Padel Magazine - Very difficult to answer very precisely. If there is indeed a base that we will try to describe here, the techniques vary from one player to another.

This technique depends a lot on the player's feeling.

The right grip of the racket is therefore essential because it is the basis of all snowshoeing that you play later.

Snowshoeing is roughly like taking a hammer tennis or squash.

There are mainly 2 types of grips of the racket:

1 / Getting started ''Padel'' or '' continental '' socket

This is the one that offers the most possibilities and is the most suitable for the execution of padel.

To take the handle not at its end but slightly towards the middle is a pledge of control.

The closer you get to the center, the more precision you gain.

However, the disadvantage of getting closer to the frame of the racket is twofold:

Loss of power, but also loss of height (detrimental especially for the attacker).

To learn more, feel free to watch the video above.

2 / The `` tennis '' grip 

The grip called "tennis" is where the hand takes the end of the handle.

It is mostly tennis players who use this jack.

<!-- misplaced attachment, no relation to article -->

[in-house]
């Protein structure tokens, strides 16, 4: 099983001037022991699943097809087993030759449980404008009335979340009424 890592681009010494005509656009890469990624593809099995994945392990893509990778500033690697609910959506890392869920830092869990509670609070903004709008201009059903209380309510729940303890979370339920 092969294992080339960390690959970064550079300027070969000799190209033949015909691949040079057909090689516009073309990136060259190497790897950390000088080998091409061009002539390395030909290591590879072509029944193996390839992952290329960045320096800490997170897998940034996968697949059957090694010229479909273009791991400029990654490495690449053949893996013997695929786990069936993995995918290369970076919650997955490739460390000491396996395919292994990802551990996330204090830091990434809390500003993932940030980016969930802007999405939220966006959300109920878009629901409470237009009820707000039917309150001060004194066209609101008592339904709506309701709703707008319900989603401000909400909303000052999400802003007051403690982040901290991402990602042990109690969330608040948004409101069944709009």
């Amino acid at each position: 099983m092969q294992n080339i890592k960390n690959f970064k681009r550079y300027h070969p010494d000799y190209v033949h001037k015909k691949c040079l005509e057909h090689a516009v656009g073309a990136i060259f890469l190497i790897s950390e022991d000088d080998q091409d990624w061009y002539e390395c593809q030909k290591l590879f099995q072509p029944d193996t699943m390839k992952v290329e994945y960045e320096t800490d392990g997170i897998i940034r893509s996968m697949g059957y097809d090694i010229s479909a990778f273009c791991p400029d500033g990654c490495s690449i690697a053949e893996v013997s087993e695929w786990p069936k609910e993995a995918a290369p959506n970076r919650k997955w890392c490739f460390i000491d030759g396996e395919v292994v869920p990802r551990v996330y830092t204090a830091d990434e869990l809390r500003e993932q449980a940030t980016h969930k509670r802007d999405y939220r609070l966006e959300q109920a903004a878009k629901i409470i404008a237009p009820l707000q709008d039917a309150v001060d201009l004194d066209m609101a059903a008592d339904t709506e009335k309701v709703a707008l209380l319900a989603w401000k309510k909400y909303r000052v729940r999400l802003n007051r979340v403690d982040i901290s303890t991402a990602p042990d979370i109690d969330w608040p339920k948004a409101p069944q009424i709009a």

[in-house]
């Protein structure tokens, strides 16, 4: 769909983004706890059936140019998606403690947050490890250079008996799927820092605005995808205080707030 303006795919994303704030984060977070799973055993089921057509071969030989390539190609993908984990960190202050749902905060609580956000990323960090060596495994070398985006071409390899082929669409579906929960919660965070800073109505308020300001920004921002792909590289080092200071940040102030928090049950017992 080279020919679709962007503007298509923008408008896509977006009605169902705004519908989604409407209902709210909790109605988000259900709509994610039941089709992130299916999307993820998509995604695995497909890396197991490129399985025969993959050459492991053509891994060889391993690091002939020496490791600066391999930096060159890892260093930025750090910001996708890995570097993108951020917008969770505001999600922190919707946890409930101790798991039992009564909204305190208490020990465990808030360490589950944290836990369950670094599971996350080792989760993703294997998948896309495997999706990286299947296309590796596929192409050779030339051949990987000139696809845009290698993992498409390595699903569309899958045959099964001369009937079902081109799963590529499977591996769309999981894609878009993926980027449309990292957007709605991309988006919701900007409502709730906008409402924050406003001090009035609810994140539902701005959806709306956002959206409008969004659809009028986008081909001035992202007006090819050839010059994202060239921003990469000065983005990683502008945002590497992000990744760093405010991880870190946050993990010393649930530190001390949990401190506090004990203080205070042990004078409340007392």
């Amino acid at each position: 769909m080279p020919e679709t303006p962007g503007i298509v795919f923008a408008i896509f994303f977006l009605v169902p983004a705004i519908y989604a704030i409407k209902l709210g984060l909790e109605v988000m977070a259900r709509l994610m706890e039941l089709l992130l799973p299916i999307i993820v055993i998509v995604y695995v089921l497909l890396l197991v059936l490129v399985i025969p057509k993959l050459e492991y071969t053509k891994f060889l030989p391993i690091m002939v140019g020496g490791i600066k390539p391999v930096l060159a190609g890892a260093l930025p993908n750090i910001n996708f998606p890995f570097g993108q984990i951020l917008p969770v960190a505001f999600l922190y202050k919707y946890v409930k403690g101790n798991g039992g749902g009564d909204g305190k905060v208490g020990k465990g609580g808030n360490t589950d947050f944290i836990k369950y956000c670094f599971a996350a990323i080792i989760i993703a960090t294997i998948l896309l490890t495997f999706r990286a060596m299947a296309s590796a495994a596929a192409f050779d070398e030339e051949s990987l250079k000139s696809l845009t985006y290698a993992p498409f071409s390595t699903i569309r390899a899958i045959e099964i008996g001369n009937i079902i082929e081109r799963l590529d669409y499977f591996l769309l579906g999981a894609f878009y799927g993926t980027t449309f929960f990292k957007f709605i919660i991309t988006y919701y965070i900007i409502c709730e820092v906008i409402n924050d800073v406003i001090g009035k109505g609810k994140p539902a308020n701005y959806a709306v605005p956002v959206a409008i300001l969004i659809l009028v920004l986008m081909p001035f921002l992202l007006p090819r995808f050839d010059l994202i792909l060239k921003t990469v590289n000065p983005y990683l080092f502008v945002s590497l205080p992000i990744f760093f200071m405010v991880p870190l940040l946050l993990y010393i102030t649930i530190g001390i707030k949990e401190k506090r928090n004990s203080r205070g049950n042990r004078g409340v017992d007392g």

This take has followers, but it seems more limited than the take “Padel”Or“ continental ”, especially in the execution of certain strokes such as the lobes.


You have to try to have a sufficiently balanced grip to be able to play all the shots of the padel.

It is advisable to get help from a teacher especially at the start.


The catch ''padelis recommended for the reasons explained above.

But if the player really feels a different feeling, why not. For experienced players, changing the grip can sometimes be necessary and more efficient The grip of your racquet should above all allow you to feel at ease especially with the cut shots which are the most commonly used effects at padel.

Franck Binisti

Franck Binisti discovers the padel at the Club des Pyramides in 2009 in the Paris region. Since padel is part of his life. You often see him touring France going to cover the major events of padel French.